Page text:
By DeWayne Wickham
How dare she? In the middle of a presidential news conference that was supposed to be about the government’s response to the BP oil spill, Helen Thomas had gall to go off script.
When President Obama called on her, the 89-year-old White House correspondent asked him about the blood of American troops that flows in Afghanistan, not the oil gushing out of a ruptured well in the Gulf of Mexico — the largest oil spill in American history.
Though the U.S. death toll in Afghanistan crept above the 1,000 mark just a few days earlier, Thomas was the only journalist to ask about that human carnage during Obama’s first full-blown meeting with the White House press corps in nearly a year.
“Mr. President, when are you going to get out of Afghanistan? Why are we continuing to kill and die there?” Thomas pressed Obama. His answer, which sounded like a regurgitation of George W. Bush’s defense of the war he launched, was not nearly as important as the fact that no other reporter in the room showed even mild interest in the topic.
Coming as this did just a few days before Memorial Day — a national holiday that honors those who died in this nation’s wars — Thomas’ lone inquiry is a chilling reminder of how war has become an abstraction for too many Americans. In this age of around-the-clock television and Internet news, the fighting in Afghanistan — or for that matter, the winding down of the Iraq war — gets little coverage.
Capitol Hill isn’t overrun with anti-war protesters, and the outcome of November’s congressional elections won’t hinge on where candidates stand on the wars. And far too few of the current crop of politicians — and journalists — really understand the sacrifices our men and women in uniform make.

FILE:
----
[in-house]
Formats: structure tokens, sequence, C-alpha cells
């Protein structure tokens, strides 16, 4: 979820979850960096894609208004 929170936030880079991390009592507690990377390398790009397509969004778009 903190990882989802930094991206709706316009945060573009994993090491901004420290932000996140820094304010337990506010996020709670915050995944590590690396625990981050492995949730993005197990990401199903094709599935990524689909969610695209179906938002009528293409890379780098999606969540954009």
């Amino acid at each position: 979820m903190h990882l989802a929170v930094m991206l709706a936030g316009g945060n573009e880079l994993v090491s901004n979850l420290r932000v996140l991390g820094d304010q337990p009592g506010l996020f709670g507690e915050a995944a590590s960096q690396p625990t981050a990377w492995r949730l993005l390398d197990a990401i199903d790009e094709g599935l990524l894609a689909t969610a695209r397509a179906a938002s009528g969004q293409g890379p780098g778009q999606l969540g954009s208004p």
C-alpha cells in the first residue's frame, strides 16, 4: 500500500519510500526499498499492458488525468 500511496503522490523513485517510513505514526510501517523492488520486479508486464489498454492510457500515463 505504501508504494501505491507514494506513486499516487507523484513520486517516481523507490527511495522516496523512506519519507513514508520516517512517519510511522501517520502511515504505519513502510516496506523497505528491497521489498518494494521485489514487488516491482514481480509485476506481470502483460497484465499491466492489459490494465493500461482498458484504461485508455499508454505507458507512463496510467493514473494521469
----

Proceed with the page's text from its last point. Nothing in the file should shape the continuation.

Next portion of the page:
I do. Like a lot of members of my generation, I saw military service as a duty of citizenship, not a burden to be borne by someone else. As the war in Vietnam was heating up, I volunteered for a four-year stint in the Air Force and ended up serving a year in that war zone.
A lot of the guys who lived alongside me in Cherry Hill — a public housing complex on the southern edge of Baltimore — ended up in the military. Some volunteered; many were drafted. To the best of my knowledge, all of them served. When we came home on leave, we walked the neighborhood streets in uniform and were greeted warmly by just about everyone.
Back then, Americans seemed much more interested in war than they are today. Of course, some of this has to do with scale: Vietnam was a far bigger conflict that took a much larger human toll. And the randomness of the draft made every able-bodied young man a potential member of the armed forces. Eventually, of course, support for the Vietnam War waned and opposition to that awful conflict swelled.
Frankly, I prefer the anti-war protests of the ’60s to the indifference of today.
Democracy is like a muscle; if you don’t make good use of it, it’ll atrophy. If people genuflect to the notion that war is inevitable, or believe it is the province of a small group of men and women in Washington, then the shared sacrifice made by members of my generation — and the tenacity of Helen Thomas — will have been wasted.